Bookphoria with Victoria – On Corruption Part 1

This month, we are focusing on Corruption. Our RWI Librarian Victoria Heisler recommends books though our bi-weekly Bookphoria with Victoria – On Corruption Part 1.

What is corruption?

Corruption is the abuse of power or position for personal gain or benefit. In the context of human rights and human rights law, corruption is particularly damaging as it often results in the violation of individuals’ basic rights and freedoms. This can include denying access to basic services, such as healthcare and education, or unfairly restricting individuals’ ability to exercise their civil and political rights. Corruption can also lead to increased inequality and poverty, as resources are diverted to benefit those in positions of power rather than the general population. As such, it is a serious concern for human rights advocates and is often addressed through international efforts such as:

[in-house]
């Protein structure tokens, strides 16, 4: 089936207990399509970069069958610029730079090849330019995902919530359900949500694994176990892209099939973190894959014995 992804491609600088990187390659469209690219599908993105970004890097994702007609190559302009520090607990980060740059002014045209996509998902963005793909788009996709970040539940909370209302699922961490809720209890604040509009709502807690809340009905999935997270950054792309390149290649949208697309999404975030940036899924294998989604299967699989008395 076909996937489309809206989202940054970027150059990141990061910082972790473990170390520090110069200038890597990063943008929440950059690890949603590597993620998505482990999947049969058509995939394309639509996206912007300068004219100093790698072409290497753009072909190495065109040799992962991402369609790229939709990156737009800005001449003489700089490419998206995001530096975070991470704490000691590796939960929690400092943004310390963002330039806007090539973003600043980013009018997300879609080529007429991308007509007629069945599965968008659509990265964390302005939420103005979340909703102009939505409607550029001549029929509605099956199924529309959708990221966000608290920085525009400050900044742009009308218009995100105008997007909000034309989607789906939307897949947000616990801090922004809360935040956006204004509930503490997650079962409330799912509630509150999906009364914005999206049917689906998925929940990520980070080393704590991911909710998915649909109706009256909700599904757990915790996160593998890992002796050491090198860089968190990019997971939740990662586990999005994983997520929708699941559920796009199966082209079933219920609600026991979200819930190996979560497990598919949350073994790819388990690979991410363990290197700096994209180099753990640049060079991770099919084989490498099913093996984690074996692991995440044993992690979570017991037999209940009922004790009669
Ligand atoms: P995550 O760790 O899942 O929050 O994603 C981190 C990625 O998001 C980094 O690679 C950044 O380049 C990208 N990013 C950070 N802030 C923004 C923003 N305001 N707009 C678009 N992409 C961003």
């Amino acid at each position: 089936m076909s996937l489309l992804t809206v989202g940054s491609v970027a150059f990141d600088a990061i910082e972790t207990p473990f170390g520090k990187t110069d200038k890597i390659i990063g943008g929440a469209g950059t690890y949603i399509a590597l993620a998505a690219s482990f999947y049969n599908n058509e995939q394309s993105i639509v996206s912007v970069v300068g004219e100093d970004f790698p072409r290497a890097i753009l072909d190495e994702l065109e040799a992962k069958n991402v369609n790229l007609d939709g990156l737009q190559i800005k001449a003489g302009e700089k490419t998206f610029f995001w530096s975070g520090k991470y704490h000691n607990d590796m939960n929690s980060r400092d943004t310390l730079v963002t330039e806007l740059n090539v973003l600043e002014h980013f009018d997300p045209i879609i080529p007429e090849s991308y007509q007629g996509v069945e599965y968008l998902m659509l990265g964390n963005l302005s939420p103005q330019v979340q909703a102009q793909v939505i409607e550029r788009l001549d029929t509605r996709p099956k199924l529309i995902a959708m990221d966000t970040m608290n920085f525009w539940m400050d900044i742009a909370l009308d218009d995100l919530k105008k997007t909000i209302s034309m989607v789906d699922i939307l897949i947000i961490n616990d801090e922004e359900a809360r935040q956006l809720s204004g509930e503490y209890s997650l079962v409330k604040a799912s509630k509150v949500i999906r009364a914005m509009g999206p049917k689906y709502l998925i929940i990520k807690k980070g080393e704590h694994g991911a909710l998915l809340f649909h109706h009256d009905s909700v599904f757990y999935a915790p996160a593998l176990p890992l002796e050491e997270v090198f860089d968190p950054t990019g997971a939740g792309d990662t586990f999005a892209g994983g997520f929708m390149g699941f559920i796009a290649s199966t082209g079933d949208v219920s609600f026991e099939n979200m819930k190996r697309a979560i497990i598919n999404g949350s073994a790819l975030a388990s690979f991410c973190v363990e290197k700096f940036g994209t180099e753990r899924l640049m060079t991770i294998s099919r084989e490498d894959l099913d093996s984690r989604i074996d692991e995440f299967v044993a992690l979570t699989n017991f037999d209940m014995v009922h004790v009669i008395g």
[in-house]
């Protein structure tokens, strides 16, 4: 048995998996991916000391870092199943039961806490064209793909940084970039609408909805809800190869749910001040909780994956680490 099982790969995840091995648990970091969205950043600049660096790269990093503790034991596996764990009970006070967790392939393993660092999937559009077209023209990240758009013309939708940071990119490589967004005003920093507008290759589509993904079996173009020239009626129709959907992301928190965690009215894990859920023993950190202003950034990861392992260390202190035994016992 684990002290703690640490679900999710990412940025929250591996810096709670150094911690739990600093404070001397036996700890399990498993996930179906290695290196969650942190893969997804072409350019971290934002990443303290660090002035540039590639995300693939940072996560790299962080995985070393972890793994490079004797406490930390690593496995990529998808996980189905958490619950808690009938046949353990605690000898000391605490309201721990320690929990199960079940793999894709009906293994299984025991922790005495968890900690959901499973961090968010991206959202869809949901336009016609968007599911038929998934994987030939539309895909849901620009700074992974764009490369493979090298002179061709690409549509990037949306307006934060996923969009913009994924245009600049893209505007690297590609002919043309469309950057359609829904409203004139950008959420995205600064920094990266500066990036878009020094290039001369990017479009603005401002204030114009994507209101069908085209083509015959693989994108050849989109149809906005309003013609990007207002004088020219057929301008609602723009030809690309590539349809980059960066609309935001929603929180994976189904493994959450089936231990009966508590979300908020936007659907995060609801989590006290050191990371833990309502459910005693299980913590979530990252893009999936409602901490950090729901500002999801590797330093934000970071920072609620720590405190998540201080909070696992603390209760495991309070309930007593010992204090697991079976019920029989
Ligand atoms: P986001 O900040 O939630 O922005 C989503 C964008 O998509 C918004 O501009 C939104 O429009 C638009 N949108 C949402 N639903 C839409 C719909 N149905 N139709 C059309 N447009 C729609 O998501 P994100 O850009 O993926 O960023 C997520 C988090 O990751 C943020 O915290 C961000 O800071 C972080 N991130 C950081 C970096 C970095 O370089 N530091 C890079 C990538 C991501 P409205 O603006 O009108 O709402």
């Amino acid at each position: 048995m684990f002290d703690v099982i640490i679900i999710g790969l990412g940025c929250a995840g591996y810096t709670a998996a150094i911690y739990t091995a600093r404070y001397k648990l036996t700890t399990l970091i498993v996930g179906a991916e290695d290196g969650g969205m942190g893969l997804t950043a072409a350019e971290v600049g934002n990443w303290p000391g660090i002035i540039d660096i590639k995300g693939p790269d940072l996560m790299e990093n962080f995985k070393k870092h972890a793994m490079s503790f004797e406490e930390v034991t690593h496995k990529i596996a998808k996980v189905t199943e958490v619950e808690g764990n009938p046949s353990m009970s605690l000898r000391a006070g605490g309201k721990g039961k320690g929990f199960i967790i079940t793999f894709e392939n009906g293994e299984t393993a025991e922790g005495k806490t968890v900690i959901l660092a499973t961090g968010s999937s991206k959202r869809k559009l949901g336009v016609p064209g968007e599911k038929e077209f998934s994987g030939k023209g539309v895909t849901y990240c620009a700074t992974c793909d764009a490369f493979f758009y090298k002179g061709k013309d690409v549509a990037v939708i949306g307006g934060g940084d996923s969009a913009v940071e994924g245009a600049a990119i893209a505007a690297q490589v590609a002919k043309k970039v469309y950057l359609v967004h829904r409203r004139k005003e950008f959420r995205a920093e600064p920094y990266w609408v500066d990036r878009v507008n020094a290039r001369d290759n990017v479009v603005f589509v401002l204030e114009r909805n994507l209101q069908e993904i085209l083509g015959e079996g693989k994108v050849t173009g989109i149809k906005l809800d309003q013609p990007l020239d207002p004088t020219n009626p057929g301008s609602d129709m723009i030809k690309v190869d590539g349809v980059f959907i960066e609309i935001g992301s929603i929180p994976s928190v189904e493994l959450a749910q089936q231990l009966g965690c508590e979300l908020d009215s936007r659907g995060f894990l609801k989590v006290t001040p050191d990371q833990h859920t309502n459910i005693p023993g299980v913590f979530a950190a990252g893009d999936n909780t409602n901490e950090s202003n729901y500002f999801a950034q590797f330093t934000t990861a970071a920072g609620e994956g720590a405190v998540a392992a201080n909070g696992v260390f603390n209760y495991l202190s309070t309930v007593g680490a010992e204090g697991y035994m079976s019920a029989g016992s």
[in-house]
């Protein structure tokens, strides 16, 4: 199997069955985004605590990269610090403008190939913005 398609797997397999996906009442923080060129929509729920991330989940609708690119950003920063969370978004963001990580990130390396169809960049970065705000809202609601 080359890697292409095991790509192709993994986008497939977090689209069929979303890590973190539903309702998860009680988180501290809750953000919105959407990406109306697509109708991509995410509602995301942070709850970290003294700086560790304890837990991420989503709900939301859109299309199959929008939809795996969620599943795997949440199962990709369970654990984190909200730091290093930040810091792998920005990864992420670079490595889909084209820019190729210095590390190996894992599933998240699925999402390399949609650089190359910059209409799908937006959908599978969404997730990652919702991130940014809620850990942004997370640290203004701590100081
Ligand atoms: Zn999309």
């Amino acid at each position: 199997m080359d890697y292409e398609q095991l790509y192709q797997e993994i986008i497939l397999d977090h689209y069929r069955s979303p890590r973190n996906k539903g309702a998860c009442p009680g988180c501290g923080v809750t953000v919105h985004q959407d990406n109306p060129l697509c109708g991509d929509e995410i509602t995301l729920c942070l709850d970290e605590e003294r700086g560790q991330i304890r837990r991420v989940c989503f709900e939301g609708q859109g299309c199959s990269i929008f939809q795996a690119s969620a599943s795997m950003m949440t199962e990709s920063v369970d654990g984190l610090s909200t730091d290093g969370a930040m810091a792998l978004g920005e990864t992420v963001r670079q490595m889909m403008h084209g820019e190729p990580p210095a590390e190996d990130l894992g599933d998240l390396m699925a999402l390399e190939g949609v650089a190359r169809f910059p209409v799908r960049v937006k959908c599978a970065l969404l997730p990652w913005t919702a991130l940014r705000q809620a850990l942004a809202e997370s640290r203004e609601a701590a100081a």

• Transparency: All government and non-government organizations should follow a transparent and accountable approach in their operations. There should be strict procedures and mechanisms in place to monitor their activities. 
  • Education and Awareness: People need to be informed about their fundamental rights and the importance of preserving them. Education and awareness programs can help prevent human rights abuses and increase accountability. 
  • Political Will: Governments must prioritize human rights, and their policies should reflect this commitment. They should also institute appropriate legislation and mechanisms to protect against human rights abuses. 
  • Access to Justice: Victims of human rights abuses must have access to effective remedies and justice. The legal system must work towards accountability and justice for all. 
  • Empowering Civil Society: Civil society organizations, including human rights organizations, should be supported and enabled to carry out their work. They play a crucial role in monitoring human rights abuses and promoting accountability.

Innovations in corruption studies / edited by Alena Ledeneva, Roxana Bratu and Phiipp Köker. 2017.